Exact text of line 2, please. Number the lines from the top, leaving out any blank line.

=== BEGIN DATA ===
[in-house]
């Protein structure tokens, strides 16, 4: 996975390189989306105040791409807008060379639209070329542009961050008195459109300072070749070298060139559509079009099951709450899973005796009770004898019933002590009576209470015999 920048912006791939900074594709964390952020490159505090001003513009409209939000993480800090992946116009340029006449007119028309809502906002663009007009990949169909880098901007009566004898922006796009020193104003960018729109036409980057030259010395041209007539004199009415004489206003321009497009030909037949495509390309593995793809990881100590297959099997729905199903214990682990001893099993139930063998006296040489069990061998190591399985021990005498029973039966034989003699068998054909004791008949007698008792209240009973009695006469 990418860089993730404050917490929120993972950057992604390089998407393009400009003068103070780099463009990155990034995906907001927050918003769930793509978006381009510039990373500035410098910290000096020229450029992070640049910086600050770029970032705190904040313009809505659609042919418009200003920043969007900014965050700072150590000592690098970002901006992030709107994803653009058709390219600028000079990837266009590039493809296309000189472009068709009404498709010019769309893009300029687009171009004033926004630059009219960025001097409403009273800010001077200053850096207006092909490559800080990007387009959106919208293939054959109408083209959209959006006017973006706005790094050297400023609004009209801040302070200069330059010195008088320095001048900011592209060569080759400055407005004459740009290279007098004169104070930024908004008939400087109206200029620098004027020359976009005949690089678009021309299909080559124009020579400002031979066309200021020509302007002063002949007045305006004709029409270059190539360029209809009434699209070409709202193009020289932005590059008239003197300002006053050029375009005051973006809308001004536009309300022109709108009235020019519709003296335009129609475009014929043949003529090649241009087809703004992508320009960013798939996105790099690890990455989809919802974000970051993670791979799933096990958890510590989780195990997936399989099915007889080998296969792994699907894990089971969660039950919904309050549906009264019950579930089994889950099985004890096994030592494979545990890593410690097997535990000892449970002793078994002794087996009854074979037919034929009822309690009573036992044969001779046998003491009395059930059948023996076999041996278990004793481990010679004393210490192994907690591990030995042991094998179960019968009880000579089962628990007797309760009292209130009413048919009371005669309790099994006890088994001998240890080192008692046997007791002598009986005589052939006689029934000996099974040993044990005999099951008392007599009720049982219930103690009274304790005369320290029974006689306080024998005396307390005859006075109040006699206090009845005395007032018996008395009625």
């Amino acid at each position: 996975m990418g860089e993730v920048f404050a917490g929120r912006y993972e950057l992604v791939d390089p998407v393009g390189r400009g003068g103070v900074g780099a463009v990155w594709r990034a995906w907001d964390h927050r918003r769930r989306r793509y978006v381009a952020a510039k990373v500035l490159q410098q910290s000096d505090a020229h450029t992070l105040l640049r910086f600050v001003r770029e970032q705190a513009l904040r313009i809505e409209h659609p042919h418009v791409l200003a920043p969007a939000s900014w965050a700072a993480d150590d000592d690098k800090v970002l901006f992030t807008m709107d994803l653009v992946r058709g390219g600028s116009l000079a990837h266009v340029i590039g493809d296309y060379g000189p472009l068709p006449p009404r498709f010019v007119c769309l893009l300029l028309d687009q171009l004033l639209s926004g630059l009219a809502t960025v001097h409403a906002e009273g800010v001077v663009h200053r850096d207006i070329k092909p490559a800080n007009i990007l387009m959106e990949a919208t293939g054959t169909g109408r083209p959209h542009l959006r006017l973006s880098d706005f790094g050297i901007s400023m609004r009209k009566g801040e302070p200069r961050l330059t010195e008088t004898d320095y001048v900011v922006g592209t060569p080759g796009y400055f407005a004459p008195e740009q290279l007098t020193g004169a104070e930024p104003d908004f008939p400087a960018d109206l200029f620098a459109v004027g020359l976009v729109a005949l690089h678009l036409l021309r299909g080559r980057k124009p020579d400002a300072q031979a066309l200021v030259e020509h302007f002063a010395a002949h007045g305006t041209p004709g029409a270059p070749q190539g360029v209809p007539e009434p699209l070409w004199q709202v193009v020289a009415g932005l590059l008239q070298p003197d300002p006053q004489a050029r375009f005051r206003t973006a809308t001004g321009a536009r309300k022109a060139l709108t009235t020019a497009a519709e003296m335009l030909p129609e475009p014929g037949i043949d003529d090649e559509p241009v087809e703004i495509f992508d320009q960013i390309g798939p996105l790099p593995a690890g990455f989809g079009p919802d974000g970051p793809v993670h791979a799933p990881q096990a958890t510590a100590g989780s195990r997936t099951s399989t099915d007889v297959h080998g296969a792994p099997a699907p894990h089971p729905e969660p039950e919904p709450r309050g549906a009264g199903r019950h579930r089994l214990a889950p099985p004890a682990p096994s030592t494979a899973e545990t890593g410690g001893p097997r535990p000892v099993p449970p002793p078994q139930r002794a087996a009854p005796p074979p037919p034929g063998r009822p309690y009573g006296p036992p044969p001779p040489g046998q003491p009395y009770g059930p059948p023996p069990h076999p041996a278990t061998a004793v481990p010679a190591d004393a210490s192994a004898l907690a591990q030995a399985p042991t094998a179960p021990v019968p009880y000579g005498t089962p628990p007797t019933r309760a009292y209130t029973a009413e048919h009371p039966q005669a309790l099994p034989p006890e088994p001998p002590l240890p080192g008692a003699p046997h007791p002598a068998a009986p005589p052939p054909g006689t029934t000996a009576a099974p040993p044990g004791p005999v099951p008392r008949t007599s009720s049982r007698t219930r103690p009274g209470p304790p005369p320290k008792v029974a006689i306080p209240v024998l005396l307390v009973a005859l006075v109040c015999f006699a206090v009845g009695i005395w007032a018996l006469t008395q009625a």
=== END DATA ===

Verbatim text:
């Protein structure tokens, strides 16, 4: 996975390189989306105040791409807008060379639209070329542009961050008195459109300072070749070298060139559509079009099951709450899973005796009770004898019933002590009576209470015999 920048912006791939900074594709964390952020490159505090001003513009409209939000993480800090992946116009340029006449007119028309809502906002663009007009990949169909880098901007009566004898922006796009020193104003960018729109036409980057030259010395041209007539004199009415004489206003321009497009030909037949495509390309593995793809990881100590297959099997729905199903214990682990001893099993139930063998006296040489069990061998190591399985021990005498029973039966034989003699068998054909004791008949007698008792209240009973009695006469 990418860089993730404050917490929120993972950057992604390089998407393009400009003068103070780099463009990155990034995906907001927050918003769930793509978006381009510039990373500035410098910290000096020229450029992070640049910086600050770029970032705190904040313009809505659609042919418009200003920043969007900014965050700072150590000592690098970002901006992030709107994803653009058709390219600028000079990837266009590039493809296309000189472009068709009404498709010019769309893009300029687009171009004033926004630059009219960025001097409403009273800010001077200053850096207006092909490559800080990007387009959106919208293939054959109408083209959209959006006017973006706005790094050297400023609004009209801040302070200069330059010195008088320095001048900011592209060569080759400055407005004459740009290279007098004169104070930024908004008939400087109206200029620098004027020359976009005949690089678009021309299909080559124009020579400002031979066309200021020509302007002063002949007045305006004709029409270059190539360029209809009434699209070409709202193009020289932005590059008239003197300002006053050029375009005051973006809308001004536009309300022109709108009235020019519709003296335009129609475009014929043949003529090649241009087809703004992508320009960013798939996105790099690890990455989809919802974000970051993670791979799933096990958890510590989780195990997936399989099915007889080998296969792994699907894990089971969660039950919904309050549906009264019950579930089994889950099985004890096994030592494979545990890593410690097997535990000892449970002793078994002794087996009854074979037919034929009822309690009573036992044969001779046998003491009395059930059948023996076999041996278990004793481990010679004393210490192994907690591990030995042991094998179960019968009880000579089962628990007797309760009292209130009413048919009371005669309790099994006890088994001998240890080192008692046997007791002598009986005589052939006689029934000996099974040993044990005999099951008392007599009720049982219930103690009274304790005369320290029974006689306080024998005396307390005859006075109040006699206090009845005395007032018996008395009625």